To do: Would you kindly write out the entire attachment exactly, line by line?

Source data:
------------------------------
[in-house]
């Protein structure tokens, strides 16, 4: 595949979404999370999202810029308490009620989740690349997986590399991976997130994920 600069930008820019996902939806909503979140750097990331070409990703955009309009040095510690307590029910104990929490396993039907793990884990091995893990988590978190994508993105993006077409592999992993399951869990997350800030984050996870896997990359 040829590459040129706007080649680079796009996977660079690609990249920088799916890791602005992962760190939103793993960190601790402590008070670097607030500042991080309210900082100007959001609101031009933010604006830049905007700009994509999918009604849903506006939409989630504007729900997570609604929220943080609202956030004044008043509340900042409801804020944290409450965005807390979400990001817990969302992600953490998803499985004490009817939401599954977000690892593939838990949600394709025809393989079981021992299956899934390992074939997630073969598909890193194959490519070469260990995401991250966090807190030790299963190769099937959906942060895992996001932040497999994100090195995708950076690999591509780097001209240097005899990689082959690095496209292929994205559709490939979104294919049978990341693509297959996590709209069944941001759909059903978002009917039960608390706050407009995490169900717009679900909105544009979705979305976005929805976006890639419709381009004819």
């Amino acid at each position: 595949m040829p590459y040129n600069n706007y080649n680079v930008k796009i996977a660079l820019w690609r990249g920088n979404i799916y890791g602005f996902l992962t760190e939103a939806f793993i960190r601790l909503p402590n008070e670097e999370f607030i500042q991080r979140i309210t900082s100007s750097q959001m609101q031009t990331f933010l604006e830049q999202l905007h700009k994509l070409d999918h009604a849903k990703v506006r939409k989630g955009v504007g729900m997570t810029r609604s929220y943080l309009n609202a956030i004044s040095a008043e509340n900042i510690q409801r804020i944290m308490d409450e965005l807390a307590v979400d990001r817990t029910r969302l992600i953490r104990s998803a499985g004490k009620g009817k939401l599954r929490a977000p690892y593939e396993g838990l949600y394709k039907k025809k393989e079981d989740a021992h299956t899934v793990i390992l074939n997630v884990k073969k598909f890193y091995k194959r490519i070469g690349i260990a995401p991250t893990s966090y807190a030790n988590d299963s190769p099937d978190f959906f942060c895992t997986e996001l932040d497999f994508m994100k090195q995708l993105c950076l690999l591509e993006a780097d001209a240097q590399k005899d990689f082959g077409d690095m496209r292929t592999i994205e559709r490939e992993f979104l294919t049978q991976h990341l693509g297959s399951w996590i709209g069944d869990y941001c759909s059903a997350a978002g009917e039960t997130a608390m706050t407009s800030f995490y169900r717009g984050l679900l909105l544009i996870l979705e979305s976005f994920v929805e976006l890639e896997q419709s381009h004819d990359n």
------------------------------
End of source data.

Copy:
[in-house]
């Protein structure tokens, strides 16, 4: 595949979404999370999202810029308490009620989740690349997986590399991976997130994920 600069930008820019996902939806909503979140750097990331070409990703955009309009040095510690307590029910104990929490396993039907793990884990091995893990988590978190994508993105993006077409592999992993399951869990997350800030984050996870896997990359 040829590459040129706007080649680079796009996977660079690609990249920088799916890791602005992962760190939103793993960190601790402590008070670097607030500042991080309210900082100007959001609101031009933010604006830049905007700009994509999918009604849903506006939409989630504007729900997570609604929220943080609202956030004044008043509340900042409801804020944290409450965005807390979400990001817990969302992600953490998803499985004490009817939401599954977000690892593939838990949600394709025809393989079981021992299956899934390992074939997630073969598909890193194959490519070469260990995401991250966090807190030790299963190769099937959906942060895992996001932040497999994100090195995708950076690999591509780097001209240097005899990689082959690095496209292929994205559709490939979104294919049978990341693509297959996590709209069944941001759909059903978002009917039960608390706050407009995490169900717009679900909105544009979705979305976005929805976006890639419709381009004819």
């Amino acid at each position: 595949m040829p590459y040129n600069n706007y080649n680079v930008k796009i996977a660079l820019w690609r990249g920088n979404i799916y890791g602005f996902l992962t760190e939103a939806f793993i960190r601790l909503p402590n008070e670097e999370f607030i500042q991080r979140i309210t900082s100007s750097q959001m609101q031009t990331f933010l604006e830049q999202l905007h700009k994509l070409d999918h009604a849903k990703v506006r939409k989630g955009v504007g729900m997570t810029r609604s929220y943080l309009n609202a956030i004044s040095a008043e509340n900042i510690q409801r804020i944290m308490d409450e965005l807390a307590v979400d990001r817990t029910r969302l992600i953490r104990s998803a499985g004490k009620g009817k939401l599954r929490a977000p690892y593939e396993g838990l949600y394709k039907k025809k393989e079981d989740a021992h299956t899934v793990i390992l074939n997630v884990k073969k598909f890193y091995k194959r490519i070469g690349i260990a995401p991250t893990s966090y807190a030790n988590d299963s190769p099937d978190f959906f942060c895992t997986e996001l932040d497999f994508m994100k090195q995708l993105c950076l690999l591509e993006a780097d001209a240097q590399k005899d990689f082959g077409d690095m496209r292929t592999i994205e559709r490939e992993f979104l294919t049978q991976h990341l693509g297959s399951w996590i709209g069944d869990y941001c759909s059903a997350a978002g009917e039960t997130a608390m706050t407009s800030f995490y169900r717009g984050l679900l909105l544009i996870l979705e979305s976005f994920v929805e976006l890639e896997q419709s381009h004819d990359n």